The other major obstacle was to find the perfect individuals to take Charon out into the world and release it. Andor needed three people capable of killing without hesitation if the price was right and experienced in tracking and isolating their targets. They'd all have fake IDs that would pass close inspection, but one had to have no criminal history that might impede his ability to cross international borders. He'd be bound for the U.S., which now did facial and fingerprint identifications of travelers, often chosen at random. It took time to make the right connections, but Andor was confident he had the people he needed.
He parked beside the wing that housed the human-trial cells, and went inside. His chief aide, Patrik, who oversaw the project while he put in his hours at Pharmamediq, was waiting for him. "Everything in order?" Andor asked.
"Yes, sir," Patrik replied. "Two more of the virus test group expired overnight, exactly as anticipated."
"Excellent. Let's make our final walk-through."
The two men visited the first of the two dozen rooms that lined the hallway, starting on the left side. This was the Charon group: the men, women, and children who were infected with the virus and closely monitored until they died. Several people had been housed in each room during the six months of trials, the rooms thoroughly disinfected between occupants. The team now had extensive knowledge of what the virus did to the human body and an accurate progression timeline: they knew precisely how long it took from date of infection, to first symptoms, to death.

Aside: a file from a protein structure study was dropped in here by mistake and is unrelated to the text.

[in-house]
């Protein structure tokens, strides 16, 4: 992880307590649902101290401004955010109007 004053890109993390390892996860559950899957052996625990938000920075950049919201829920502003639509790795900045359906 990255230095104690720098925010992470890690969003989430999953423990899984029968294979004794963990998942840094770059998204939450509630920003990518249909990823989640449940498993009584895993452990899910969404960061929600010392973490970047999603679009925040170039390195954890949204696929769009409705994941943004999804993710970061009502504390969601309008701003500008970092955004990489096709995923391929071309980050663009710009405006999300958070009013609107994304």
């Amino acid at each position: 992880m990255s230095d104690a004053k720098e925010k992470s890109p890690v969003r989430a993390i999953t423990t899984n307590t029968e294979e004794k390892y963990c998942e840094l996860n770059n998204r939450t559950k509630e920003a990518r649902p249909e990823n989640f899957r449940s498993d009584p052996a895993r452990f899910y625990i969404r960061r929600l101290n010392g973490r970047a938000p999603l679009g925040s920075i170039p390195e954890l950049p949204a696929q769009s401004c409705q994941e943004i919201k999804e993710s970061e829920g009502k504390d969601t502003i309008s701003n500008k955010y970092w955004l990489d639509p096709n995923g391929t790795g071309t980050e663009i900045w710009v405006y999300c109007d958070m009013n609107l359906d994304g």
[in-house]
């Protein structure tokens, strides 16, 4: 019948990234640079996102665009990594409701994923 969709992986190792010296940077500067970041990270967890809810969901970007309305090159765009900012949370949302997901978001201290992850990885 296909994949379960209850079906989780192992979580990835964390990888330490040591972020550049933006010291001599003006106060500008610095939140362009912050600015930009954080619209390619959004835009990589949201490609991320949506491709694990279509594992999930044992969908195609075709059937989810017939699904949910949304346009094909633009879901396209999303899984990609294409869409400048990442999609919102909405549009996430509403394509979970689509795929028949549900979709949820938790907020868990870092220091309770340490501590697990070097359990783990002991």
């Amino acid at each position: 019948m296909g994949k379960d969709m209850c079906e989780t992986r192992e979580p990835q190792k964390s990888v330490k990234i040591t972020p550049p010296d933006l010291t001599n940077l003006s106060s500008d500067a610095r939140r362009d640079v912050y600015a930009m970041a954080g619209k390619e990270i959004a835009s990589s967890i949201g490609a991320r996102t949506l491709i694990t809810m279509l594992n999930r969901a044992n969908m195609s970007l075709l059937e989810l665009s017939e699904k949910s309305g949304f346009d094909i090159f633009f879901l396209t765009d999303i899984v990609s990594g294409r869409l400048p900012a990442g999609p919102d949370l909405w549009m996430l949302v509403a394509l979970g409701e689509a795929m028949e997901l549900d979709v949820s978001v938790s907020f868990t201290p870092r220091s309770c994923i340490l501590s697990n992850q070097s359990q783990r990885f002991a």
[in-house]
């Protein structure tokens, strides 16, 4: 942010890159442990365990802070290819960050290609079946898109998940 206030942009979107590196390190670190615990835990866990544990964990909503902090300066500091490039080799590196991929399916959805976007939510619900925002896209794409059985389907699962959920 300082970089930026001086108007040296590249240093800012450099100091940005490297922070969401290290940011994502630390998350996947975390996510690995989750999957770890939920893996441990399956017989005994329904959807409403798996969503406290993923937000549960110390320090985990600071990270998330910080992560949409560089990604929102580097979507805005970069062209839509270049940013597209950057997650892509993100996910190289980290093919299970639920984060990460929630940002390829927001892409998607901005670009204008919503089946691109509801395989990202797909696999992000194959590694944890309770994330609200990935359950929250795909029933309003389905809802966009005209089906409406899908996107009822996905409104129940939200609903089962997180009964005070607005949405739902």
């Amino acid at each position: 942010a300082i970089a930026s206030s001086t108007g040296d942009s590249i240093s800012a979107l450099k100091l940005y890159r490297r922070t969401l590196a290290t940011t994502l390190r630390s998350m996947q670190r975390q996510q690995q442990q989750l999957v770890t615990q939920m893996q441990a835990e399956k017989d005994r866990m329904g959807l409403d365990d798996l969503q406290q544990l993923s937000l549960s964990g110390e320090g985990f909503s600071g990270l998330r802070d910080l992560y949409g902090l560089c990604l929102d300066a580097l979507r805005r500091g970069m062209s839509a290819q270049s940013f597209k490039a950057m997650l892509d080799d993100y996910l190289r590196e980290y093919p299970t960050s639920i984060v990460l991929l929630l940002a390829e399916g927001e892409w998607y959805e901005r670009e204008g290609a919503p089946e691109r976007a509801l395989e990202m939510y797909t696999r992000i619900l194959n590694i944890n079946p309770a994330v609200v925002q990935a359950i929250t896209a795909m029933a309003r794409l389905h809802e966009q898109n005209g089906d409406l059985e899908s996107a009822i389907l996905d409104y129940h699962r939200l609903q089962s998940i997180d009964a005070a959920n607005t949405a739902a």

Only two patients remained in the Charon group. Both had only hours to live, at most. Further viral trials were unnecessary, and it was time to begin eliminating all traces that Charon had been developed here.
Each small room in the hallway looked very much like a prison cell, with a single cot, sink, and toilet. The occupants had no televisions, radios, books, or view to the outside. These were only lab animals to Andor; he viewed them with clinical detachment, as every good scientist should.
The only window in each room was a thick Plexiglas one in the door that allowed the staff to monitor the patient's condition as he or she deteriorated. Communication was carried on through an intercom, and meals were delivered through a self-contained slot beneath the window. The precautions had been necessary when the complex was built, but weren't now. Everyone who worked there had been inoculated with the antivirus.
Andor removed the patient's medical file from a holder beside the first door he came to and scanned it. Group 1 patient #87 was a thirteen-year-old runaway, infected seven days earlier. He stepped in front of the window and peered inside. The girl was hunched in one corner, her eyes closed. She was pale and shaking violently. Spatters of blood and crusted vomit marred most of the room's beige walls, the bedding on the cot, and the litter of used meal trays and water bottles scattered around the floor. Fetid brown evidence of the girl's chronic diarrhea could be seen in a wide circle around the toilet.